Senate Majority Leader Mitch McConnell has used Clinton’s trial to support his case for running the upcoming Senate impeachment trial — that a decision on whether to call and question witnesses should occur only after each side makes its opening presentations. He and other Republicans have noted that in 1999, senators voted 100-0 on a rules package that deferred the vote on witnesses till after opening arguments.

But House Speaker Nancy Pelosi has portrayed the lessons of the Clinton impeachment in a very different light.

Earlier this week, the California Democrat released a side-by-side chart illustrating the differences in how the two presidents handled their respective defenses. While Trump blocked the release of documents and testimony from a dozen key witnesses, including nine who got subpoenas, Clinton allowed his investigators full access to the materials they sought.

Rhode Island Democratic Rep. David Cicilline, a member of the Judiciary Committee that drove the Trump impeachment, has drawn another contrast between the two cases. He noted this week that during the Clinton case, South Dakota Sen. Tom Daschle, the Senate’s top Democrat at the time, refused to speak to the White House about its defense strategy. This time around, McConnell has worked in lockstep with the White House, and made no secret about it.

Another factor driving the Clinton impeachment rehash: the words of the members of Congress themselves who held office back more than two decades ago.

A quarter of the current Senate served in Congress during the Clinton impeachment — 15 as senators and 10 more who back then were in the House. The current House also has 55 members who were in office when the chamber voted in December 1998 to seek Clinton’s ouster.

The internet hive mind and political activists have been rooting around for anything that could be used to indicate hypocrisy.

Liberals have resurfaced this old clip from Maine GOP Sen. Susan Collins, in which she backed the Senate’s consideration of new witnesses and evidence. Similarly, Sen. Sheldon Whitehouse hit his colleague Lindsey Graham, a staunch Trump defender as chairman of the Senate Judiciary Committee, over rediscovered footage showing him arguing about the need for witnesses during Clinton’s trial.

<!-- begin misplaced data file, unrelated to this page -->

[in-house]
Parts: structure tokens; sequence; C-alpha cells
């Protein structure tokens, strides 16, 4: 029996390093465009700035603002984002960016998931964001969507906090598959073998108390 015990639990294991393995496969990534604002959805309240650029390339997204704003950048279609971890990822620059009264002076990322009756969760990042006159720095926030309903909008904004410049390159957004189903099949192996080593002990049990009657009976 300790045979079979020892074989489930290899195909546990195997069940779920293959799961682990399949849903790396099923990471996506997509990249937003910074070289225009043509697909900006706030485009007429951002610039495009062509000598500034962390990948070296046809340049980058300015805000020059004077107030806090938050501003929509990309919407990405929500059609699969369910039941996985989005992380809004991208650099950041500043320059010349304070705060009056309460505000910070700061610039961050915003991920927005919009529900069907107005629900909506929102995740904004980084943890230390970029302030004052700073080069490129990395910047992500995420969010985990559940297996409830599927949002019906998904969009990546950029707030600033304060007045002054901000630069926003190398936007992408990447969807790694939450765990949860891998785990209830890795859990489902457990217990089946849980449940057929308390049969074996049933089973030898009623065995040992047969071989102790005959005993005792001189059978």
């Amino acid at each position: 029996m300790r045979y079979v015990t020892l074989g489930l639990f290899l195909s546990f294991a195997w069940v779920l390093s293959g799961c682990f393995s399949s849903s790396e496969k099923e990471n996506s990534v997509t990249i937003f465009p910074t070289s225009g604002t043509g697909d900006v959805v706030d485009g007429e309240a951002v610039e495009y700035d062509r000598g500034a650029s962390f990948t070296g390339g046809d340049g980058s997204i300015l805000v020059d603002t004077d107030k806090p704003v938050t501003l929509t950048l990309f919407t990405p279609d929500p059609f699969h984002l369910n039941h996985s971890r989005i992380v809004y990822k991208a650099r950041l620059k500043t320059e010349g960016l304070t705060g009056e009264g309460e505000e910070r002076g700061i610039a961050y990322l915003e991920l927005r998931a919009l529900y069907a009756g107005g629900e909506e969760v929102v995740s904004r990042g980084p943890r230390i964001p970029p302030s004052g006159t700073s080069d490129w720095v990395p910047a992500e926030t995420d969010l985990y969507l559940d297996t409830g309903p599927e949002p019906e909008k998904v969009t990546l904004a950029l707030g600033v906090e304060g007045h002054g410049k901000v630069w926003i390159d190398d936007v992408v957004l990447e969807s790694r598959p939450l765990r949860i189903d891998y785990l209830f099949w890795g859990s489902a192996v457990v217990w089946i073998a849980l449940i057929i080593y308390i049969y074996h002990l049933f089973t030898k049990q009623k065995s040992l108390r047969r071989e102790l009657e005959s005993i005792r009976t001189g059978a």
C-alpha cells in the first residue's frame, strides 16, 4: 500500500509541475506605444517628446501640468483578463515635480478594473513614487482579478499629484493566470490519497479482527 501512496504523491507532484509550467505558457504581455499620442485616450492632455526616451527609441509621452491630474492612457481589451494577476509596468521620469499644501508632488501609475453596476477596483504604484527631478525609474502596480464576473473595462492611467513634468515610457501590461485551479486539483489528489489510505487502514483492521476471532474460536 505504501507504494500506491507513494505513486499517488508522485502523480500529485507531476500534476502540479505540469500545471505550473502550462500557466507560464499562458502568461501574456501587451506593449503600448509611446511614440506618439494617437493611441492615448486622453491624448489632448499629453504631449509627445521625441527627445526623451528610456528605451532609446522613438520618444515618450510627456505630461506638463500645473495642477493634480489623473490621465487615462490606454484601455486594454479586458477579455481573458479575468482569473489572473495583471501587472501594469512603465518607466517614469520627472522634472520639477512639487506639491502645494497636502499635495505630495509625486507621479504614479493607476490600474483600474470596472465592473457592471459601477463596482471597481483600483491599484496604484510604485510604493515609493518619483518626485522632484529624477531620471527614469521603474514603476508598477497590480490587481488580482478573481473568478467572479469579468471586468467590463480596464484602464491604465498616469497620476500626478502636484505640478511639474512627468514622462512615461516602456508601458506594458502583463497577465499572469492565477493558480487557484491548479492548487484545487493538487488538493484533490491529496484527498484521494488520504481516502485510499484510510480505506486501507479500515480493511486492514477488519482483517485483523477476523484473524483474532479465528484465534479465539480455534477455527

“That was then, this is now?” the Rhode Island Democrat mused.

Meanwhile, conservatives found footage of Pelosi criticizing Republicans’ Clinton impeachment process for “any and all grievances anybody ever had with the president.” Rep. Doug Collins, the top Republican on the Judiciary Committee, also tweaked panel chairman Jerry Nadler in September by resurrecting his 1998 comments warning that impeachment would “divide a nation for years to come.”

On TV and at news outlets across the country, the Clinton nostalgia has led to a scramble to find even seemingly tangential players.

There are people like Susan McDougal, the former Bill Clinton business partner, who popped up in March 2018 to talk about her decision to go to jail rather than testify before a grand jury. Her choice was suddenly relevant again after a former Trump campaign aide had threatened to do the same thing.

There are even people like disgraced former Illinois Gov. Rod Blagojevich, who is serving a 14-year prison sentence for trying to sell Barack Obama’s Senate seat. Blagojevich found a home to publish his take on the president’s impeachment because he’d once served in the House and voted against impeaching Clinton.

Figures who were actually central to the Clinton impeachment process are even more in demand.

Former Rep. Bill McCollum of Florida was one of the Republican House managers who made the case for removing Clinton on the Senate floor. He’s recently made the rounds in the media and on multiple podcasts to describe the “intimidating” moment of presenting his argument.

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